Two very thin skins of fluid cover the surface of our planet: a low density layer consisting mainly of gases (our atmosphere), and a higher density layer consisting mainly of water (our oceans). However the two layers are not completely distinct, and exchanges of water, gases, particulate matter, heat and momentum are continually taking place across the interface between them. These exchanges have a profound effect on the development of our weather systems, and in the longer term, the progress of climate variability and change. Explore the sub-topics to learn more about this fascinating interface. (Meteosat image copyright Eumetsat)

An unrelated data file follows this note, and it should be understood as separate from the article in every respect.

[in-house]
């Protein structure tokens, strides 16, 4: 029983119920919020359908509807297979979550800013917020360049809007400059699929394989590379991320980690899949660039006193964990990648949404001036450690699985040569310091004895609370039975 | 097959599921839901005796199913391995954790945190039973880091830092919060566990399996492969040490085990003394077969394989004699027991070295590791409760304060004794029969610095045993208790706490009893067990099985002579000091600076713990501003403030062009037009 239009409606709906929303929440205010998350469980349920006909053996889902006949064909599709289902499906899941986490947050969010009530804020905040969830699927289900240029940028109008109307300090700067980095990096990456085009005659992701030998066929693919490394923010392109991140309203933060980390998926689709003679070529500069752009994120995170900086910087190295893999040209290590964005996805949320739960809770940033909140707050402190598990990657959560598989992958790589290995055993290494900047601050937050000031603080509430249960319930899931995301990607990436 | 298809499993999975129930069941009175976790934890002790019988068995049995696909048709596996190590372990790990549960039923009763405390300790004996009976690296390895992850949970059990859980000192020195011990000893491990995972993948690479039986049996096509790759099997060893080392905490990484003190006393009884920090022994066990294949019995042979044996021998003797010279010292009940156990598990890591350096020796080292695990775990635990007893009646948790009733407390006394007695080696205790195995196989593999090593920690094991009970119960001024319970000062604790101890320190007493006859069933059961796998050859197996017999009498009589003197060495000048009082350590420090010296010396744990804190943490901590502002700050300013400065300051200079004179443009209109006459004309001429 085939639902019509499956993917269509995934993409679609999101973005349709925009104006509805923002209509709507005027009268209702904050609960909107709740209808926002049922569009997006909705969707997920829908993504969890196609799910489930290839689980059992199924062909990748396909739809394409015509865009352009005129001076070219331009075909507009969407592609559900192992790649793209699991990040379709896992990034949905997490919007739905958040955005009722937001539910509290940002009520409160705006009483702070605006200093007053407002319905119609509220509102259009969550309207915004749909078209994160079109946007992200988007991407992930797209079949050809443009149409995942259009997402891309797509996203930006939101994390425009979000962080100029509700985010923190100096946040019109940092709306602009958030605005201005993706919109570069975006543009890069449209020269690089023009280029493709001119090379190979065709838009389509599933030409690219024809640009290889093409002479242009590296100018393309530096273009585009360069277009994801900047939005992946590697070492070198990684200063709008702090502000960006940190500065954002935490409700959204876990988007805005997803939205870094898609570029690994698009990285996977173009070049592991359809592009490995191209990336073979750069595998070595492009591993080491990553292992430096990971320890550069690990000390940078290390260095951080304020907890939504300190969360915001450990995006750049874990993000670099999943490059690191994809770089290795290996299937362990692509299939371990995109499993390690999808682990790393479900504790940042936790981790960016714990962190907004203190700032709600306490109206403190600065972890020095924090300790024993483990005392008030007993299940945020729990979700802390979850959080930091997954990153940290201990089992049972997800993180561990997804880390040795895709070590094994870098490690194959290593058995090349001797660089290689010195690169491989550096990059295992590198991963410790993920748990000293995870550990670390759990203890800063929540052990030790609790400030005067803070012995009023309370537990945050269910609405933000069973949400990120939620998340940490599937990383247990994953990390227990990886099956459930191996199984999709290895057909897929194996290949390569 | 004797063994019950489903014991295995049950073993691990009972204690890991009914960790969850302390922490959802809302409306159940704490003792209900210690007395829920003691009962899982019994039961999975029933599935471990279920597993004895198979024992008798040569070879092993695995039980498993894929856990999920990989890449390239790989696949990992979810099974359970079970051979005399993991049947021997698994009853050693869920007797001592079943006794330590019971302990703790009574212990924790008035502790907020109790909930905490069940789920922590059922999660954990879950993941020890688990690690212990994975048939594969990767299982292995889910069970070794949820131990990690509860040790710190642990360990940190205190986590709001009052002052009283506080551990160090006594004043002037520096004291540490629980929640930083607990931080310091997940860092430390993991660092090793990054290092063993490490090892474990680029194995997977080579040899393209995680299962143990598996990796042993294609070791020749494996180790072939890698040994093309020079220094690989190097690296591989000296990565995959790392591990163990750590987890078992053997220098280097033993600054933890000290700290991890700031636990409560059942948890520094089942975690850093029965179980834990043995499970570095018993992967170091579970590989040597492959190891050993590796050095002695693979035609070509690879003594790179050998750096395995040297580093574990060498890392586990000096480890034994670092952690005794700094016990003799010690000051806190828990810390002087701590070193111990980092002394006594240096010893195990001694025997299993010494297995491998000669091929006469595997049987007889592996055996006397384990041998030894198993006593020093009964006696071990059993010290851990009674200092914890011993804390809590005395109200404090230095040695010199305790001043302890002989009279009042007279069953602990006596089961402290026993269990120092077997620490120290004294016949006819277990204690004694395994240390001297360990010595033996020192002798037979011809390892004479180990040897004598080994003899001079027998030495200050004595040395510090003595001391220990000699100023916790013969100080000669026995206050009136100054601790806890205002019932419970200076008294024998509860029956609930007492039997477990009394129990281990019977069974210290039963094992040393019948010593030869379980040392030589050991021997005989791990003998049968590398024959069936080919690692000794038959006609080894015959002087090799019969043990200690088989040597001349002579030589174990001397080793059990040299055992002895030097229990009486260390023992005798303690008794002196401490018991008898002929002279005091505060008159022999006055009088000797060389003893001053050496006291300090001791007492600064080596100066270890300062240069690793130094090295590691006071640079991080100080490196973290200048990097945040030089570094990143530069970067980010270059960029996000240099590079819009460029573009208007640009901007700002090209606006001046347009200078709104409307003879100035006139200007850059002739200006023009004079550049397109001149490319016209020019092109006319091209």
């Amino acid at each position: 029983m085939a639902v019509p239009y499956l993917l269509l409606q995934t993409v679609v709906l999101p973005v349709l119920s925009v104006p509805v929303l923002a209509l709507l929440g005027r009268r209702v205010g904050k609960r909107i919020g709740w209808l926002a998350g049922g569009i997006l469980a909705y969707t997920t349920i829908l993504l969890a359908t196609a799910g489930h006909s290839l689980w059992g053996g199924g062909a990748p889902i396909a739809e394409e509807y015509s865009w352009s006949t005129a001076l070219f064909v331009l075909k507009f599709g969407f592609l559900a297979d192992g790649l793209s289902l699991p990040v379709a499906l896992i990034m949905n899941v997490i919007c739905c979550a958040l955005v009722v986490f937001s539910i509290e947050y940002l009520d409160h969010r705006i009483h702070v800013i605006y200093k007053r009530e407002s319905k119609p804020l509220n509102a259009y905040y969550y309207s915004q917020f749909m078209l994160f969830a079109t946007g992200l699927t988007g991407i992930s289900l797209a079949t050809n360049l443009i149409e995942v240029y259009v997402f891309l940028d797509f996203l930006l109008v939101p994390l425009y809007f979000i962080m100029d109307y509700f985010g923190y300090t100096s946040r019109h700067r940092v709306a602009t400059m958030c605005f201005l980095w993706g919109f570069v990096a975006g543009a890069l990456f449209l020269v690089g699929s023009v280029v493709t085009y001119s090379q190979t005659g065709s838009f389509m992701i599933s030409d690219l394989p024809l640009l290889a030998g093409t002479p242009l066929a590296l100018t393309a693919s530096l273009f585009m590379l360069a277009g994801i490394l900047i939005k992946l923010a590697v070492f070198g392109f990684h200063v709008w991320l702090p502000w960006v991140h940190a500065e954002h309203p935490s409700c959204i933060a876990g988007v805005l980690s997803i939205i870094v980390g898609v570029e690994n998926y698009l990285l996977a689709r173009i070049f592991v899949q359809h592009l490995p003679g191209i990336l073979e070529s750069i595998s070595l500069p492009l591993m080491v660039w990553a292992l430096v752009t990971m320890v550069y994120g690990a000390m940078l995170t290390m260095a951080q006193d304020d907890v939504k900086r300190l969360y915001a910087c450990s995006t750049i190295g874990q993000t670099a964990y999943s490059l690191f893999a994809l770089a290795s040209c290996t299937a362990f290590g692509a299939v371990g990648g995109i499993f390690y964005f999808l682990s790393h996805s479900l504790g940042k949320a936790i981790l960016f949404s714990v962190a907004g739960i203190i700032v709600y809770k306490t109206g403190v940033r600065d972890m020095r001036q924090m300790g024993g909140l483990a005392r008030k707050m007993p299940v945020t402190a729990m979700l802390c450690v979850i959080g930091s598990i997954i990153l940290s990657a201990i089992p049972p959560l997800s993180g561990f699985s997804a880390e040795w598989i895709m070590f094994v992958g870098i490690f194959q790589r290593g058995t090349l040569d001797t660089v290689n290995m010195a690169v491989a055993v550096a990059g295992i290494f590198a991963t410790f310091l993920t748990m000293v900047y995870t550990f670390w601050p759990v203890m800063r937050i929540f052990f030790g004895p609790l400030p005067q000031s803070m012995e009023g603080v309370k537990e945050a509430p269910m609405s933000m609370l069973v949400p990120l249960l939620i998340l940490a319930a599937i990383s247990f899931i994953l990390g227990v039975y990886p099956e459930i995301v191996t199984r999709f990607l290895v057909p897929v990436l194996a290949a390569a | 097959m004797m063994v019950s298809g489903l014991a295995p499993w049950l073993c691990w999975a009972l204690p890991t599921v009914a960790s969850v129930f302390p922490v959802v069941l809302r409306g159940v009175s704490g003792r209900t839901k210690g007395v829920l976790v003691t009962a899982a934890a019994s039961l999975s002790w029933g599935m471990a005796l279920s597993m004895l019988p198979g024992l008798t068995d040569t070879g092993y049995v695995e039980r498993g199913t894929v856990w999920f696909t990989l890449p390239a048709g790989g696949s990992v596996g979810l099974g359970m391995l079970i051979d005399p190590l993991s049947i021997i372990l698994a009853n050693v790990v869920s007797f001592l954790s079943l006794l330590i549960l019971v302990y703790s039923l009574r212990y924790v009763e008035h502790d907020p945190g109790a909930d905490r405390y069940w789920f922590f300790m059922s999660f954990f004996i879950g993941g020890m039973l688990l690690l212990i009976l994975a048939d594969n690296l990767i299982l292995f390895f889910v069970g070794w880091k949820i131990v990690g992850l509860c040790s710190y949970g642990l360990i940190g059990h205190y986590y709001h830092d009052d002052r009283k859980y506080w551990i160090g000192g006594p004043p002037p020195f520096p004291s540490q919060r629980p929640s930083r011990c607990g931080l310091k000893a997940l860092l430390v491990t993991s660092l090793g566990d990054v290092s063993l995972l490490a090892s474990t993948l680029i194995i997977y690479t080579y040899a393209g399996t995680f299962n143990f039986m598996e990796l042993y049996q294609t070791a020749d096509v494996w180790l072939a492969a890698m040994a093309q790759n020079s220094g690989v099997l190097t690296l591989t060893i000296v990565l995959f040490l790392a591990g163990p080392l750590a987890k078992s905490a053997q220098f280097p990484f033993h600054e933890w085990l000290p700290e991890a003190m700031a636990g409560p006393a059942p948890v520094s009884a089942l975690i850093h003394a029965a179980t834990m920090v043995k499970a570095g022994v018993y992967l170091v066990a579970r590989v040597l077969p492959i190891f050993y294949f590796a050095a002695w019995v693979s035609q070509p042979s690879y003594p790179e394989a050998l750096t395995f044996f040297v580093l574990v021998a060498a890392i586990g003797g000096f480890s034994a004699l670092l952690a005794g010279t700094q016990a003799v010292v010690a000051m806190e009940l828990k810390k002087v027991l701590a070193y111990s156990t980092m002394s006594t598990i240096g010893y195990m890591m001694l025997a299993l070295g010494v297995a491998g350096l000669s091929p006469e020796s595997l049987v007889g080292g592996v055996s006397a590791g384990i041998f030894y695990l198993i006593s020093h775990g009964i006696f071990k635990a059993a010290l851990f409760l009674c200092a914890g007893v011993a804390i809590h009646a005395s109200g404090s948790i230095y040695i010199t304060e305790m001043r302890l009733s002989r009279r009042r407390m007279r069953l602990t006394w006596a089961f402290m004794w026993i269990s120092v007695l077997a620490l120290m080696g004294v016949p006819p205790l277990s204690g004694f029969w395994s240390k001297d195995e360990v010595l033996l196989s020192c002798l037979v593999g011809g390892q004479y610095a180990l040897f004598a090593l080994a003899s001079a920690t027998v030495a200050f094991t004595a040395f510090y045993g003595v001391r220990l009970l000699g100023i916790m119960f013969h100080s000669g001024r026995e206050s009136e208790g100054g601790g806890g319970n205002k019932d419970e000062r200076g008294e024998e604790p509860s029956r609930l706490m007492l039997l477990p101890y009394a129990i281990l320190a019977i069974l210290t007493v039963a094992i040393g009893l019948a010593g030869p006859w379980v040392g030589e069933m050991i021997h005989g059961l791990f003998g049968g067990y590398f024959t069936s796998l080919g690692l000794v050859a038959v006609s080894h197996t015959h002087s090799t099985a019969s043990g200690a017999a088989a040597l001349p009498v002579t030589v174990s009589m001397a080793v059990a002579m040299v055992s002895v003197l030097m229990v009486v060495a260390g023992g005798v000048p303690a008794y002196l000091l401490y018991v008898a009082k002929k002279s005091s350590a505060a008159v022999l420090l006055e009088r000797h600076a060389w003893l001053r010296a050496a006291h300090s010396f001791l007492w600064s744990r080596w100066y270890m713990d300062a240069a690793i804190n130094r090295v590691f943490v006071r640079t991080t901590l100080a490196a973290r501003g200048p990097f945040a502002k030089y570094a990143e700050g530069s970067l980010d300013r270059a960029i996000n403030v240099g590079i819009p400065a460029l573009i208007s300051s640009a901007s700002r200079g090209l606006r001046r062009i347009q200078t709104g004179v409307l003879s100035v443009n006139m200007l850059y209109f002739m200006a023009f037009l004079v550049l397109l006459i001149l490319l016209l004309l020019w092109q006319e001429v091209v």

Leading scientists at UN forum call for action to halt rising acidity in world’s oceans
by UN News Centre
30 January 2009
Greenhouse gases are putting the world’s oceans at risk of becoming too acidic to support coral reefs and marine life, warned over 150 scientists who today called on governments to take immediate action to sharply reduce carbon dioxide emissions in a declaration drafted as a result of a United Nations conference.